From the archives: Anchor Steam Old Foghorn Barley Wine (2014)
Previously published in my weekly First Draught column in The Brandon Sun
Every winter I look forward to the various Barley Wines that pop up in time for the -50 windchills. It’s hard to find barley wines in Manitoba so I tend to send friends in Quebec and Vancouver some money to pick up some of North America’s best Barley Wines. Barley Wines are a winter tradition to me - they’re much sweeter, much more syrupy and quite high in alcohol content. My absolute favourite is À l’abri de la tempête’s Corps Mort from Les Îles de la Madeleine in Quebec - a very syrupy, sweet and roasted malty beer that has an allergy warning that it may contain herring.. yuck! Non merci! Thankfully, I haven’t tasted any fishy business in the beer.
I find Barley Wines to be incredibly complex, dark, syrupy and at times even sweet & fruity. When you try a Barley Wine for the first time, you can immediately taste a burning sensation from the high alcohol content as Barley Wines generally range from 8-12% ABV. The only Barley Wine available at local Liquormarts for now is Old Foghorn Barleywine style Ale from San Fransisco’s Anchor Steam Brewing. I had the pleasure to try this beer last Christmas as a good friend from Vancouver custom-made a beer advent calendar featuring beers he found during beer excursions in Oregon and Washington State. So seeing Old Foghorn available here in Manitoba for the first time is quite a treat.
Old Foghorn is actually considered one of the most influential Barley Wines in the United States, to the point that the beer itself helped rejuvenate the style for the masses, as it was previously a beverage enjoyed exclusively by upper class British elites in the late 18th century. Old Foghorn pours a rich nutty brown with a hue of caramel to it and a bit of a light cookie dough-like beige head on top. The aroma is all over the place, first off there’s the pungent smell of alcohol, then there’s the smell of raisins and prunes. Following that, there’s notes of caramel, a bit of an oak woodiness in there to give it a bit of a complex bitterness. Not much of a hop presence, though they do use Cascade hops exclusively throughout the brewing process which should give it a bit of an alfalfa or pine aroma to it, but I’m not noticing it. The flavour actually has the hops pop in, it has a bitterness - only a hint of pine or alfalfa to start off as it quickly diminishes into a bit of an acidic mouthfeel. There’s some roasted nuttiness making itself known, caramel and toffee, strong alcohol flavours, raisins and a bit of a dry finish to it.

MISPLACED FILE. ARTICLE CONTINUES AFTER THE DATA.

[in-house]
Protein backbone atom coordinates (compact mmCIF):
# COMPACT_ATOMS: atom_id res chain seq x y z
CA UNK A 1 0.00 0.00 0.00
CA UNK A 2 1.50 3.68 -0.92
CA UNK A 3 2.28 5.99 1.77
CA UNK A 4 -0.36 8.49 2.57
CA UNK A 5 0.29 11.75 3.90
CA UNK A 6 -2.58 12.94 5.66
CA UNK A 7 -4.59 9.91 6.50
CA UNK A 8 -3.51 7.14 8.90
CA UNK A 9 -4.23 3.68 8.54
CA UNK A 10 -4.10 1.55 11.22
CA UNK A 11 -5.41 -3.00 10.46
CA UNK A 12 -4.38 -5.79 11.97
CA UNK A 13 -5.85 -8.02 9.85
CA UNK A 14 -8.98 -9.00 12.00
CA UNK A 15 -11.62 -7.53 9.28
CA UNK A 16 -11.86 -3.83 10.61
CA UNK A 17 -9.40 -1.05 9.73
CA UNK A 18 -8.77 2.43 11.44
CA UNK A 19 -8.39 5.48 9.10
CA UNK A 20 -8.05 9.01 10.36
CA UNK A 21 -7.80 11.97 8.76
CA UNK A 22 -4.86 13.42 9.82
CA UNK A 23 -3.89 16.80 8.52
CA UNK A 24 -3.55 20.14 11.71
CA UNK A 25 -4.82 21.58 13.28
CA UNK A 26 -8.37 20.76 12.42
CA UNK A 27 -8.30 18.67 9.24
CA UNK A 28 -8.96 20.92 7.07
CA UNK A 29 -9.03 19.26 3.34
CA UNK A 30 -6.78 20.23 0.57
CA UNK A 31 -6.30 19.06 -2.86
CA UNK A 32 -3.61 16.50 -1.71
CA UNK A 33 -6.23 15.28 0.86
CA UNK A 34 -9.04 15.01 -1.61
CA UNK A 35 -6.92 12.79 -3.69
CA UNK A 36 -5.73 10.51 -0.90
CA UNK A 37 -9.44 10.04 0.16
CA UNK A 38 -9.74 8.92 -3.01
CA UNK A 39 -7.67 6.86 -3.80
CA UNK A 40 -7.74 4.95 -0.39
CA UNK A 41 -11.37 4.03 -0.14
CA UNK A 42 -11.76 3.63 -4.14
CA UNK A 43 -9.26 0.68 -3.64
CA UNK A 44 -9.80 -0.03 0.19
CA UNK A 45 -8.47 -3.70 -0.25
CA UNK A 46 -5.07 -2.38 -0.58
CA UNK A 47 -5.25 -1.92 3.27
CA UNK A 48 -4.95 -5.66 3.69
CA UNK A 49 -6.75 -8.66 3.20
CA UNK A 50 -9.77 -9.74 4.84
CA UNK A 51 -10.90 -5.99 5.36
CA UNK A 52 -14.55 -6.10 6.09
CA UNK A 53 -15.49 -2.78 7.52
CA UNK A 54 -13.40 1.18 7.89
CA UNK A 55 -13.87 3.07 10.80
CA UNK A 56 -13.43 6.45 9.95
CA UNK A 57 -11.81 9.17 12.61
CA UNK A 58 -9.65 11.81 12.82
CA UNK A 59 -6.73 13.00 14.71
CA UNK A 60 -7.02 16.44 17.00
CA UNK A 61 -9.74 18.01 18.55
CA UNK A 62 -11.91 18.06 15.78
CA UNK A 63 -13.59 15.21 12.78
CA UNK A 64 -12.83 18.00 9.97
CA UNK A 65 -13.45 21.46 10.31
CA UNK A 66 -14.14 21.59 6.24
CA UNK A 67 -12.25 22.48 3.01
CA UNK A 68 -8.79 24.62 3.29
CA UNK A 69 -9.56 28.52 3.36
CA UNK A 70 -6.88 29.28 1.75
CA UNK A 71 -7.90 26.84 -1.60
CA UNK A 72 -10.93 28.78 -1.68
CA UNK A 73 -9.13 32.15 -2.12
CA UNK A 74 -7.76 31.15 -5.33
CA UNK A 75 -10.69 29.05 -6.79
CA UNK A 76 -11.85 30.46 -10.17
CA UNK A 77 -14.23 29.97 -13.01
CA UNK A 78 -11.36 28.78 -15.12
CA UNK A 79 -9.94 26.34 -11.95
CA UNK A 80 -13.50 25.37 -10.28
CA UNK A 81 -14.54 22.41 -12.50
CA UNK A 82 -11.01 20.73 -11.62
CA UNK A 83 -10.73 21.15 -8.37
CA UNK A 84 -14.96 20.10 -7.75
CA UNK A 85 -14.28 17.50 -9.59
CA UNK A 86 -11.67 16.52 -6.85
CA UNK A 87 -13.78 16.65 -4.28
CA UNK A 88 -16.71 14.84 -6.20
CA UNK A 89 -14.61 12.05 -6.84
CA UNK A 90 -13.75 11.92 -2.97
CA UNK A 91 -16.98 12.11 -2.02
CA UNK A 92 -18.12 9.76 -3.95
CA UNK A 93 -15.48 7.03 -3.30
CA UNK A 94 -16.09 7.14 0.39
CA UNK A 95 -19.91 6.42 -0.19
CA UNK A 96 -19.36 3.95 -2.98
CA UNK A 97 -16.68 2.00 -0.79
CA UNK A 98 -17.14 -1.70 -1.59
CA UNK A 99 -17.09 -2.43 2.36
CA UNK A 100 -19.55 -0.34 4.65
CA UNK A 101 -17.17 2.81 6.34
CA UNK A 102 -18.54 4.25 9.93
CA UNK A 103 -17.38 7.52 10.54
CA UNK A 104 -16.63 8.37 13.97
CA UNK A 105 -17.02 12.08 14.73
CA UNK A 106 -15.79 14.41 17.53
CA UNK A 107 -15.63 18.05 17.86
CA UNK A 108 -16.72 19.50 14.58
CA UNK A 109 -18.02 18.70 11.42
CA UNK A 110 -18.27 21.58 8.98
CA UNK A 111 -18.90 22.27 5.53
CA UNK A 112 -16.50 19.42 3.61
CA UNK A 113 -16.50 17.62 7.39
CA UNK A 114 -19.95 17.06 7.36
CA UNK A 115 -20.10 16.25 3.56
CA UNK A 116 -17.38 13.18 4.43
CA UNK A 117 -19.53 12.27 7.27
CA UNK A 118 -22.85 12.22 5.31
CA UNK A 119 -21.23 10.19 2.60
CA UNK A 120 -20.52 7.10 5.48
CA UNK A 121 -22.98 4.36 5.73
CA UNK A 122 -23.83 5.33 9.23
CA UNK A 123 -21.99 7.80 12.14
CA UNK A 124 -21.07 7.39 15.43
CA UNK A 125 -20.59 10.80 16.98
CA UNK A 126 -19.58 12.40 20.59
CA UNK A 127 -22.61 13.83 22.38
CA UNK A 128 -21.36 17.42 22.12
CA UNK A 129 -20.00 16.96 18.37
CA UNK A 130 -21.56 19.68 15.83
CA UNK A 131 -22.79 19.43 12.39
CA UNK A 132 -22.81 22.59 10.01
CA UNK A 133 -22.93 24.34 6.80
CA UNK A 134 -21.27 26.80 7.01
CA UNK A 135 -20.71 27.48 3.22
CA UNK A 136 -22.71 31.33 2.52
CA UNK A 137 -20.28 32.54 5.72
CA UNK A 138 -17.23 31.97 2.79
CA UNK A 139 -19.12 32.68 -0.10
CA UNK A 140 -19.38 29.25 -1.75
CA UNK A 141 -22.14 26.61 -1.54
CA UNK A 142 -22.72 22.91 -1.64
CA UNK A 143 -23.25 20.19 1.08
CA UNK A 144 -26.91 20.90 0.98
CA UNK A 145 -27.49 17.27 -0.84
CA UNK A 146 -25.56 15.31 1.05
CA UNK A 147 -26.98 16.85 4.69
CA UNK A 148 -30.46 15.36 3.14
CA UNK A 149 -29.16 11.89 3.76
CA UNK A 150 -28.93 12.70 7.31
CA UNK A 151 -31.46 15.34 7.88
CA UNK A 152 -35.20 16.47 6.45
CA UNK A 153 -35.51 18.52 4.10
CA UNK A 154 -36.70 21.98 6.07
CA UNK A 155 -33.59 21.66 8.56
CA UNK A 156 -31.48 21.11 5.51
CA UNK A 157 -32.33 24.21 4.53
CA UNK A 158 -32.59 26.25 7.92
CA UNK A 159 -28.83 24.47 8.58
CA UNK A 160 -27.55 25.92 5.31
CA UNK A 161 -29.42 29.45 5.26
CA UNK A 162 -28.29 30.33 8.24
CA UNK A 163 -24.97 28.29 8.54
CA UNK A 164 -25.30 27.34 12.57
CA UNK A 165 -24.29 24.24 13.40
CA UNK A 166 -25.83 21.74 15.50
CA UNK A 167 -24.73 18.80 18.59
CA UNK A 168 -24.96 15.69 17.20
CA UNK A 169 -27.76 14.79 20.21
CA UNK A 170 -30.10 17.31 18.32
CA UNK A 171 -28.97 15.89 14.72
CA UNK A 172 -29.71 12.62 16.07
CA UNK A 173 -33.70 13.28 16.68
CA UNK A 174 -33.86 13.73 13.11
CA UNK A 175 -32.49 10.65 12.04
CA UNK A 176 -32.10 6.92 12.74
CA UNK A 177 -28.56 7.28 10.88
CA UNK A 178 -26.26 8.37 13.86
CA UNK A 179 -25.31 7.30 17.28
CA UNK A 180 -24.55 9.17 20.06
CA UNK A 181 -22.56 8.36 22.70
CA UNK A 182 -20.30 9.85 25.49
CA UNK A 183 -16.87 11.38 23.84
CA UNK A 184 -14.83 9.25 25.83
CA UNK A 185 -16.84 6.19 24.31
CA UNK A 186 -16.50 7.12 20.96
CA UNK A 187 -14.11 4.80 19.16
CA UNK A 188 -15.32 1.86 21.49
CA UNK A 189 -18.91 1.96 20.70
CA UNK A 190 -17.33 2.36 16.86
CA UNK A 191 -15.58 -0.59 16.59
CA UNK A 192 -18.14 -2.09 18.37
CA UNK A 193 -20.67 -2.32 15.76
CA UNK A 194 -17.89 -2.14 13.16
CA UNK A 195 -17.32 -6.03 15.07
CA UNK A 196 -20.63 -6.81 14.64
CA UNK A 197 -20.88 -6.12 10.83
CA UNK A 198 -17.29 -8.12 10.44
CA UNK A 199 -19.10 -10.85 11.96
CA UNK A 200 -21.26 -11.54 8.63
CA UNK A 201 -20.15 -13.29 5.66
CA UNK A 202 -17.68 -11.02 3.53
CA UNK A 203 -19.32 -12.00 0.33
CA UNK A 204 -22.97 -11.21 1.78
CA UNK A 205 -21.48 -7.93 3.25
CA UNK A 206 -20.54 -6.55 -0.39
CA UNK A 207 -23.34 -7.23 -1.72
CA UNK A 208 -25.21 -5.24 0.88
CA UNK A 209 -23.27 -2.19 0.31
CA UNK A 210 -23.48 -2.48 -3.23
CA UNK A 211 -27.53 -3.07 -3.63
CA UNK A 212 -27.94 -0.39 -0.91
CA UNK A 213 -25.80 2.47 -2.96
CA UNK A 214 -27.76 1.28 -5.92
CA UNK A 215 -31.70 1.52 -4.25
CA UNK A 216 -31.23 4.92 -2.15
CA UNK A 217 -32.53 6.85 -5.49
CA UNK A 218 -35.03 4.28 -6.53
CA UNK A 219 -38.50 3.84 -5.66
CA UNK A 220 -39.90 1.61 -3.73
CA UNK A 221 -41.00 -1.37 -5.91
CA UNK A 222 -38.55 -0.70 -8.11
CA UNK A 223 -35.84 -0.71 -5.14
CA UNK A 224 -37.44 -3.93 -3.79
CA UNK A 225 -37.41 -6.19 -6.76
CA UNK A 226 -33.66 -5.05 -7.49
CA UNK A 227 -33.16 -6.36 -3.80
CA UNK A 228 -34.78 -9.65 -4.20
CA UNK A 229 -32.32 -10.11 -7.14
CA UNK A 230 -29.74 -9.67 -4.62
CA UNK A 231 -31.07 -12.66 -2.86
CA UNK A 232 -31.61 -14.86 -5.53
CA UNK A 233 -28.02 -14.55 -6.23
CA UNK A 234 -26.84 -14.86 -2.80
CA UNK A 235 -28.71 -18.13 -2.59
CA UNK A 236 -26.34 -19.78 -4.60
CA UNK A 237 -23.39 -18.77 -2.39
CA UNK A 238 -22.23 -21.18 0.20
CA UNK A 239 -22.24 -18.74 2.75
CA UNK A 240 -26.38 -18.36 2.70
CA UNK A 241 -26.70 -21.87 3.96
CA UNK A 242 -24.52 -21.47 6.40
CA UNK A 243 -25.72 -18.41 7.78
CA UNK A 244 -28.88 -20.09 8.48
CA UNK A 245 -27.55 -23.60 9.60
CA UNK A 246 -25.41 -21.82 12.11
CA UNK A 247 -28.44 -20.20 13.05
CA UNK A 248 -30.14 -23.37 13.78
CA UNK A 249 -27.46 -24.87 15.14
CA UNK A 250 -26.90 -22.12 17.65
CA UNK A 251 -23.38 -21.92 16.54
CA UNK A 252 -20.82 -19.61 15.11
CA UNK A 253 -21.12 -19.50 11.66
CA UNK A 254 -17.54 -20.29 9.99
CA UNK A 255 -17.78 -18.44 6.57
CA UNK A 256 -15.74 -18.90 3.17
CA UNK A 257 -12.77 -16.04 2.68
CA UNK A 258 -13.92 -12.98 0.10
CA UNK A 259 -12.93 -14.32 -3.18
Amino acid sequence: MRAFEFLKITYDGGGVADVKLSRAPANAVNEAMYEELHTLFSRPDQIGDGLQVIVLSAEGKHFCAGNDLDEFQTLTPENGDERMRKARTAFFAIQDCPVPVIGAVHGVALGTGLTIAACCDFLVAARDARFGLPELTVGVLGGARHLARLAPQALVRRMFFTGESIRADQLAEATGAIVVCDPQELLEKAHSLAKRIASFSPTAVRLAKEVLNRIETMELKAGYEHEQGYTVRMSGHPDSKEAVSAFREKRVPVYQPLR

Old Foghorn was a bit better last year as this year’s batch is missing the overly sweet syrupiness I know and love in Barley Wines. It has more of a bitterness from the hops than almost any other Barley Wine I’ve ever had. It’s good, but could be better. That being said, I find Barley Wines are a style of beer that are best enjoyed aged for two to three years as the flavours mature and become more complex. Perhaps the sweet candy-like syrupy taste would pop out after aging.. but who knows? However, I do know that my bottles of Half Pints’ Burly Wine only get more heavenly each and every year as it ages longer and longer.